by Maria Ventura, 2017 Hopeprint Summer Intern, Notre Dame
“So I could be the mayor of Syracuse?” SemSa* asked with that tilt of a head and squint of the eyes that only signifies a developing plot inside of a child’s head.
“Yes! You just have to work hard and I know one day you could,” I responded, trying my best to reassure an intelligent and capable child that she is just as worthy of a successful career as anyone else. After many attempts of varying degrees of success, I finally felt like I was accomplishing my assigned task of teaching a group of kids between the ages of five and eight about citizenship. As you might have guessed, the average kid in this age range is much more concerned with Duck, Duck, Goose and coloring than being a responsible member of society, but I think my fellow intern Emma and I were able to turn that around.
SemSa* and many of her friends in our Kids Club spent much of Monday and Tuesday insisting that we either color or play games, so it was clear to Emma and me that we would have to get creative so that the kids could take something real away from the experience. This manifested itself in a short explanation of the Syracuse local government, a discussion of what we liked about the city and what we want changed, and letters and drawings explaining this to our City Councilmember. While I have some doubt as to whether Councilor Carni will heed all their advice and all Chinese food will become free across Syracuse and parks will appear next to every house, the children were able to take a lot away from this experience. With some markers and a pack of construction paper, we were able to instill in these kids that they, too, have a say in and ability to change their community. I think that’s is a pretty great return on investment.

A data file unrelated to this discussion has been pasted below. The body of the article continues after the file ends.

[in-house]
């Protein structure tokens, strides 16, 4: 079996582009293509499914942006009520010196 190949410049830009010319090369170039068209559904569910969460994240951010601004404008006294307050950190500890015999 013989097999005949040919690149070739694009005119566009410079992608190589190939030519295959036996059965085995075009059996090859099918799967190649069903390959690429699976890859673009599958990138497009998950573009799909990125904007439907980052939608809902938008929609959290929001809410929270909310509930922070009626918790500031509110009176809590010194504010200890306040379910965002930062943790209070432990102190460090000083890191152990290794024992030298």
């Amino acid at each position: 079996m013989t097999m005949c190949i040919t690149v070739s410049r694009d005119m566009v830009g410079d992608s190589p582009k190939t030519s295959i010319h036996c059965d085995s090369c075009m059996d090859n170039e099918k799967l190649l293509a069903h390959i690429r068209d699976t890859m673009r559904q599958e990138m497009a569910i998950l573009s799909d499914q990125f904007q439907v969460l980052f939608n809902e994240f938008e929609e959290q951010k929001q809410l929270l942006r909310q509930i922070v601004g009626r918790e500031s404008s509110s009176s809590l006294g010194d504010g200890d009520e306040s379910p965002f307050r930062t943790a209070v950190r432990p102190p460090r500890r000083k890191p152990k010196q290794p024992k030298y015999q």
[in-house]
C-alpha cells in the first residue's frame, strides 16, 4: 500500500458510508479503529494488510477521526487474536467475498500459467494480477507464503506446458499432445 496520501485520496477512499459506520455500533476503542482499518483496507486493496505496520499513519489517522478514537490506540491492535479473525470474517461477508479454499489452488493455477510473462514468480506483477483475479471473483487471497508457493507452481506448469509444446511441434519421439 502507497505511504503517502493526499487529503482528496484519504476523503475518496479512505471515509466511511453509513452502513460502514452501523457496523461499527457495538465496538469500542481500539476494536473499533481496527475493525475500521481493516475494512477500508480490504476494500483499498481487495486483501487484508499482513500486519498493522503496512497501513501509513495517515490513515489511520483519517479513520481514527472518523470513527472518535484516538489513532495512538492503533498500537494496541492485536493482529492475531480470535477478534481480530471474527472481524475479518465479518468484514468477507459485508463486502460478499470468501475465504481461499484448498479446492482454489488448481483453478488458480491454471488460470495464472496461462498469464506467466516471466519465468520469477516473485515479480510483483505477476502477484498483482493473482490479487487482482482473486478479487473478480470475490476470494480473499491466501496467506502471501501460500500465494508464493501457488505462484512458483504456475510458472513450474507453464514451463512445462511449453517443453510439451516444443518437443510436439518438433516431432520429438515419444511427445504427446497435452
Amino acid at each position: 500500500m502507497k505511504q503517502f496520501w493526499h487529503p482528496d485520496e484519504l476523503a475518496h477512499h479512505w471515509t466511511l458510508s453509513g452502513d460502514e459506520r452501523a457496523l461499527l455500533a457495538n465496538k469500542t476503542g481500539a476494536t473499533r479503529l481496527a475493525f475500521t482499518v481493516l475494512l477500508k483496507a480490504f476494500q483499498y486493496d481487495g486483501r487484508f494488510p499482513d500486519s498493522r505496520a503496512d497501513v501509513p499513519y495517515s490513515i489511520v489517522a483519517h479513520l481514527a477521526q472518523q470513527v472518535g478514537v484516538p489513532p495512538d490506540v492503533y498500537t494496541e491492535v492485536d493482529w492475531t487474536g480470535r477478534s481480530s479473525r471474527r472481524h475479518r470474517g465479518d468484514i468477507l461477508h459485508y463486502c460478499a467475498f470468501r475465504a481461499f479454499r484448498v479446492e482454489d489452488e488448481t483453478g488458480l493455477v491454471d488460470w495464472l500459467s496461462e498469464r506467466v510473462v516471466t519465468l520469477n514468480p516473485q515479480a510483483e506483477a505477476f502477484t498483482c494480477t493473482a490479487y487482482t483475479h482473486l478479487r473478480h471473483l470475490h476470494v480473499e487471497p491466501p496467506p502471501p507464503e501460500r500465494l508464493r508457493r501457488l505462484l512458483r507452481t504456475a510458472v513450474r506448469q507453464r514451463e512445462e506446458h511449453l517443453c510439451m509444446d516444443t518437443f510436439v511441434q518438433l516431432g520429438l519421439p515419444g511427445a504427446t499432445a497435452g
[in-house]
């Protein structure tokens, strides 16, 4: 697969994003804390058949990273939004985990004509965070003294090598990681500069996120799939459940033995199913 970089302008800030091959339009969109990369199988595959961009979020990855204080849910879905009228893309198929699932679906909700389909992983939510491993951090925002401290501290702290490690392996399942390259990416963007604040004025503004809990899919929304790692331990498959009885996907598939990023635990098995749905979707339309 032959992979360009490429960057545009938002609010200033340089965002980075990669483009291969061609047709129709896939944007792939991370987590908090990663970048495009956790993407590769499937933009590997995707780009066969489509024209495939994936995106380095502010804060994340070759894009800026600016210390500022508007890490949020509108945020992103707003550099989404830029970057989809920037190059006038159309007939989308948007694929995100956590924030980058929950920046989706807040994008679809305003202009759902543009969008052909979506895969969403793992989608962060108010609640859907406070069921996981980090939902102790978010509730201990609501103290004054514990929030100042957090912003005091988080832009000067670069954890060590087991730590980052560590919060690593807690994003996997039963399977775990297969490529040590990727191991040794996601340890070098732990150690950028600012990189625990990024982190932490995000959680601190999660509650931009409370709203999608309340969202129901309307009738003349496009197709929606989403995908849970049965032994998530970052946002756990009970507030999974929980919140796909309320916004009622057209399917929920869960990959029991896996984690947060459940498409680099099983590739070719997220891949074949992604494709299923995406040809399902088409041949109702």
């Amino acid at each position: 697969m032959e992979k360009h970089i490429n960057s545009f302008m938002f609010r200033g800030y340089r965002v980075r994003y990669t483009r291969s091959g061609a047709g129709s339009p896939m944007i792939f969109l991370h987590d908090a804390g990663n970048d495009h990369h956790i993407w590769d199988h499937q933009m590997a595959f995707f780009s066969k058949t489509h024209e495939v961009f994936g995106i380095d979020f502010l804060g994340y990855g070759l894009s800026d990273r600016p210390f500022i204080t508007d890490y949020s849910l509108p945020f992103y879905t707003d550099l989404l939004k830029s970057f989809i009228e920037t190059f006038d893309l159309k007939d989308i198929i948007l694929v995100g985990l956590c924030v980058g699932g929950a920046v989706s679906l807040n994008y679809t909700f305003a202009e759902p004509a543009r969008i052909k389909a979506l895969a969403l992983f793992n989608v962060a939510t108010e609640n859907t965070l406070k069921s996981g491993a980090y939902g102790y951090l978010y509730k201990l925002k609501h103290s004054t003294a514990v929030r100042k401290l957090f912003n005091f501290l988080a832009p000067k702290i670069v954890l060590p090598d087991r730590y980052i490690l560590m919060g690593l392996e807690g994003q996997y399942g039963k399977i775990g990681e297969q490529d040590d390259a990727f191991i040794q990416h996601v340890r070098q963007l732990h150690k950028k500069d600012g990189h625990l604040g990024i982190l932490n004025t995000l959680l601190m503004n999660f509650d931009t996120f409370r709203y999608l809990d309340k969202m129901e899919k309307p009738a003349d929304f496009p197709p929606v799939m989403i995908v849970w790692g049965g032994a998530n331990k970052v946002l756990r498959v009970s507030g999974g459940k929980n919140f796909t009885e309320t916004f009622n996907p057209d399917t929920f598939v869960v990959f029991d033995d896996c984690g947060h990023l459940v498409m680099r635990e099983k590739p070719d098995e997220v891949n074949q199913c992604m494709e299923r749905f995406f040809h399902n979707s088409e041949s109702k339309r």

* Names changed for privacy